The authors did not set out to evaluate the value of consulting with a nephrologist, and note that such appointments can help if a patient needs quicker referral for a kidney transplant or needs surgery in an arm to connect an artery to a vein in preparation for dialysis.
Other suspected causes of this disparity include genetic risks, such as APOL1 mutations, found almost exclusively among those of African ancestry. APOL1 mutations are known to increase the risk of many types of CKD, and have no known treatment options.
Additional authors on the study include Jonathan Suarez, Vishnu Potluri, Wei Yang, David E. Kaplan, Marina Serper, and Siddharth P. Shah. Kaplan, Serper, and Reese also serve in appointments at the Corporal Michael J. Crescenz Veterans Affairs Medical Center. This study was the result of Jonathan Suarez’s thesis project for the Master’s of Science in Clinical Epidemiology at the University of Pennsylvania.
The research was supported by National Institutes of Health (NIH) grants (5T32DK007005-44 and 1K23HL133843-02), as well as a Ben J. Lipps Research Fellowship grant from the American Society of Nephrology.
Penn Medicine is one of the world’s leading academic medical centers, dedicated to the related missions of medical education, biomedical research, and excellence in patient care. Penn Medicine consists of the Raymond and Ruth Perelman School of Medicine at the University of Pennsylvania (founded in 1765 as the nation’s first medical school) and the University of Pennsylvania Health System, which together form a $8.6 billion enterprise.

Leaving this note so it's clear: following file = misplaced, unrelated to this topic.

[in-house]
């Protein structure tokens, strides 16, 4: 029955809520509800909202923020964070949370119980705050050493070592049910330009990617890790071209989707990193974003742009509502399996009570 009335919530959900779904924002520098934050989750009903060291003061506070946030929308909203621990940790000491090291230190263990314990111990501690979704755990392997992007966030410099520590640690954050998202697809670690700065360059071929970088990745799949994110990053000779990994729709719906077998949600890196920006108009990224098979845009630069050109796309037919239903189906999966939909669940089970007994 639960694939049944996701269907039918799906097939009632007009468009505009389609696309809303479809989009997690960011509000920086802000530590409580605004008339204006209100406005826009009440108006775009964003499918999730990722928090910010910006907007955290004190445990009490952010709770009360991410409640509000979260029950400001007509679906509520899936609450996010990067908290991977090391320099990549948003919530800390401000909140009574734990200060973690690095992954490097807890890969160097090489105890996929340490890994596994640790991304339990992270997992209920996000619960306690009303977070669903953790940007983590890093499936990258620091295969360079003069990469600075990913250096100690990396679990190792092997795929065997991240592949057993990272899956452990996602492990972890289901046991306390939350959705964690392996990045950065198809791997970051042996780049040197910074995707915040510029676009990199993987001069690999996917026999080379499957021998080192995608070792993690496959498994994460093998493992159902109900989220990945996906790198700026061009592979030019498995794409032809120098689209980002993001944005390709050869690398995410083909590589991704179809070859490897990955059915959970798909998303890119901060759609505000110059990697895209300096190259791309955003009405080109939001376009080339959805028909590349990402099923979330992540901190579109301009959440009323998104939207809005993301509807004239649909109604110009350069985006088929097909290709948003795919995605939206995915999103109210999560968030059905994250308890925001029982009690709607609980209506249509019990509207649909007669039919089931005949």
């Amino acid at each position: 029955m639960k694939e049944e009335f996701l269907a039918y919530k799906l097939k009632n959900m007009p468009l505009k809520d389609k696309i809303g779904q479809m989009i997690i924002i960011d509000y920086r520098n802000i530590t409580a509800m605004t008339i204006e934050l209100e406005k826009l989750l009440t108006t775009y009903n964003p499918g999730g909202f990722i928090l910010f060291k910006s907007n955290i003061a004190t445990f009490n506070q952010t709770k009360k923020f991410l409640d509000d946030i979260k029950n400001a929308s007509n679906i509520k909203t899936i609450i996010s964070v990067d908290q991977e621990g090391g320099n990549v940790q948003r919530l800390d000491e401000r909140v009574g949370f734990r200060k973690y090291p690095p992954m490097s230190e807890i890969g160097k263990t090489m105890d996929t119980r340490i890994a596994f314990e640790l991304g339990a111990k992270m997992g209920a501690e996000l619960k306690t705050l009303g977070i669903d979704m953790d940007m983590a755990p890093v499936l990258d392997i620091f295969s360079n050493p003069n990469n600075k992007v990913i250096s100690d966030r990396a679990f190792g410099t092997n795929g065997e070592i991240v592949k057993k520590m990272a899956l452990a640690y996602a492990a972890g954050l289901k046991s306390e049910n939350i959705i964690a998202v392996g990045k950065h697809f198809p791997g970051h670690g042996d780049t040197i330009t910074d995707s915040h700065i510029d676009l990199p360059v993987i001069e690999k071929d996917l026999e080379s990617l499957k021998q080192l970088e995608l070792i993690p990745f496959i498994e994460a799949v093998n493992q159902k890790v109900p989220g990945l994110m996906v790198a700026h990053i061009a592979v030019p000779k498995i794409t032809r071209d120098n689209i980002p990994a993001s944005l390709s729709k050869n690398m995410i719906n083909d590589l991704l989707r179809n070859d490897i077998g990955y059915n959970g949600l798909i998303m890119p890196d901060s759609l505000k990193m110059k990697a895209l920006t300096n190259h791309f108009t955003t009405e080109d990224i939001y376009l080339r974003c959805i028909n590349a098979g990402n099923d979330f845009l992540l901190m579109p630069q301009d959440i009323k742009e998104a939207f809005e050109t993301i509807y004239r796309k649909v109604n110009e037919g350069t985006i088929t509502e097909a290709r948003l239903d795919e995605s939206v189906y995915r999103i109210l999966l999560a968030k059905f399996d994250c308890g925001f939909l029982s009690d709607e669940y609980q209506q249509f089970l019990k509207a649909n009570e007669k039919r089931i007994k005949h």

The Perelman School of Medicine has been ranked among the top medical schools in the United States for more than 20 years, according to U.S. News & World Report's survey of research-oriented medical schools. The School is consistently among the nation's top recipients of funding from the National Institutes of Health, with $494 million awarded in the 2019 fiscal year.
The University of Pennsylvania Health System’s patient care facilities include: the Hospital of the University of Pennsylvania and Penn Presbyterian Medical Center—which are recognized as one of the nation’s top “Honor Roll” hospitals by U.S. News & World Report—Chester County Hospital; Lancaster General Health; Penn Medicine Princeton Health; and Pennsylvania Hospital, the nation’s first hospital, founded in 1751. Additional facilities and enterprises include Good Shepherd Penn Partners, Penn Medicine at Home, Lancaster Behavioral Health Hospital, and Princeton House Behavioral Health, among others.
Penn Medicine is powered by a talented and dedicated workforce of more than 43,900 people. The organization also has alliances with top community health systems across both Southeastern Pennsylvania and Southern New Jersey, creating more options for patients no matter where they live.
Penn Medicine is committed to improving lives and health through a variety of community-based programs and activities. In fiscal year 2019, Penn Medicine provided more than $583 million to benefit our community.